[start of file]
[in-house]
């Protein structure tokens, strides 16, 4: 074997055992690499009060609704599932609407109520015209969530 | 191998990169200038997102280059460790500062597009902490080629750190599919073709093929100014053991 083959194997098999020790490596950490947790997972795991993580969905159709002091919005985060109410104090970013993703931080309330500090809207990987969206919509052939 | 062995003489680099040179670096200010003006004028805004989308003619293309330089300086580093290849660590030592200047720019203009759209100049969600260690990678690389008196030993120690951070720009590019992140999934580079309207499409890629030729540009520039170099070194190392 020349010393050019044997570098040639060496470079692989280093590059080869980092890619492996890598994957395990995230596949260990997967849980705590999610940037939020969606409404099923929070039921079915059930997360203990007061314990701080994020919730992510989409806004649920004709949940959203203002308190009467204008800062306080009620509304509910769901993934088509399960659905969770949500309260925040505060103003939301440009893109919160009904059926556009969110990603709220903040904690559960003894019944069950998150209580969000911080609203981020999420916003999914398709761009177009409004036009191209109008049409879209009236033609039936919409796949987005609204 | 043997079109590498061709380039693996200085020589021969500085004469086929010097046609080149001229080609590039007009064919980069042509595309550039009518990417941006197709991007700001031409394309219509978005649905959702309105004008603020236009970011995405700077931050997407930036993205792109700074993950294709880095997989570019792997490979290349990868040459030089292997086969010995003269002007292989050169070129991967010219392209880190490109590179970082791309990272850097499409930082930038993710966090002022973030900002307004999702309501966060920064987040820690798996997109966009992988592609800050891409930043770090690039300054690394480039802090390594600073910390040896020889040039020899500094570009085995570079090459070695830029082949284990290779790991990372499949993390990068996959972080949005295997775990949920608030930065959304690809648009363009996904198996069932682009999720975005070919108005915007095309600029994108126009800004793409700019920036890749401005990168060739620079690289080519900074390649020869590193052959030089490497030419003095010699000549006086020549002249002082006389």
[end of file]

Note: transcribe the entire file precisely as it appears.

[in-house]
């Protein structure tokens, strides 16, 4: 074997055992690499009060609704599932609407109520015209969530 | 191998990169200038997102280059460790500062597009902490080629750190599919073709093929100014053991 083959194997098999020790490596950490947790997972795991993580969905159709002091919005985060109410104090970013993703931080309330500090809207990987969206919509052939 | 062995003489680099040179670096200010003006004028805004989308003619293309330089300086580093290849660590030592200047720019203009759209100049969600260690990678690389008196030993120690951070720009590019992140999934580079309207499409890629030729540009520039170099070194190392 020349010393050019044997570098040639060496470079692989280093590059080869980092890619492996890598994957395990995230596949260990997967849980705590999610940037939020969606409404099923929070039921079915059930997360203990007061314990701080994020919730992510989409806004649920004709949940959203203002308190009467204008800062306080009620509304509910769901993934088509399960659905969770949500309260925040505060103003939301440009893109919160009904059926556009969110990603709220903040904690559960003894019944069950998150209580969000911080609203981020999420916003999914398709761009177009409004036009191209109008049409879209009236033609039936919409796949987005609204 | 043997079109590498061709380039693996200085020589021969500085004469086929010097046609080149001229080609590039007009064919980069042509595309550039009518990417941006197709991007700001031409394309219509978005649905959702309105004008603020236009970011995405700077931050997407930036993205792109700074993950294709880095997989570019792997490979290349990868040459030089292997086969010995003269002007292989050169070129991967010219392209880190490109590179970082791309990272850097499409930082930038993710966090002022973030900002307004999702309501966060920064987040820690798996997109966009992988592609800050891409930043770090690039300054690394480039802090390594600073910390040896020889040039020899500094570009085995570079090459070695830029082949284990290779790991990372499949993390990068996959972080949005295997775990949920608030930065959304690809648009363009996904198996069932682009999720975005070919108005915007095309600029994108126009800004793409700019920036890749401005990168060739620079690289080519900074390649020869590193052959030089490497030419003095010699000549006086020549002249002082006389």